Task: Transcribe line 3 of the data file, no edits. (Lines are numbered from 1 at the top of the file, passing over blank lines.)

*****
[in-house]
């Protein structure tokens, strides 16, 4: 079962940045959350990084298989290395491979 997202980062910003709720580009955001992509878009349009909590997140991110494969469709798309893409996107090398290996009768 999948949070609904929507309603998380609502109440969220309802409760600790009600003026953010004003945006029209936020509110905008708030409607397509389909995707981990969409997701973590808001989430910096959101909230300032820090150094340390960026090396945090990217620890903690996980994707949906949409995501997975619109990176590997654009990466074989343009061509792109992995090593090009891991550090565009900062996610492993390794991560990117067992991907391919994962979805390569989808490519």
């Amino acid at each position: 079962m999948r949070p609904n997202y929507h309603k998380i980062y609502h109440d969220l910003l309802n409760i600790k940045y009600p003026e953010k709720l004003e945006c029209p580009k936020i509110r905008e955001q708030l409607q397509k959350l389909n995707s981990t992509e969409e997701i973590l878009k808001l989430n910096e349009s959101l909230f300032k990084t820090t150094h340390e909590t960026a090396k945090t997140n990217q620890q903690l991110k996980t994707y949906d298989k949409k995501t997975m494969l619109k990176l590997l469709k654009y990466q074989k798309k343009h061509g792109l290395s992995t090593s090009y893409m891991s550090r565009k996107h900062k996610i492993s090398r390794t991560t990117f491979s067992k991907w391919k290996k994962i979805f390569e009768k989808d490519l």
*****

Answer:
């Amino acid at each position: 079962m999948r949070p609904n997202y929507h309603k998380i980062y609502h109440d969220l910003l309802n409760i600790k940045y009600p003026e953010k709720l004003e945006c029209p580009k936020i509110r905008e955001q708030l409607q397509k959350l389909n995707s981990t992509e969409e997701i973590l878009k808001l989430n910096e349009s959101l909230f300032k990084t820090t150094h340390e909590t960026a090396k945090t997140n990217q620890q903690l991110k996980t994707y949906d298989k949409k995501t997975m494969l619109k990176l590997l469709k654009y990466q074989k798309k343009h061509g792109l290395s992995t090593s090009y893409m891991s550090r565009k996107h900062k996610i492993s090398r390794t991560t990117f491979s067992k991907w391919k290996k994962i979805f390569e009768k989808d490519l």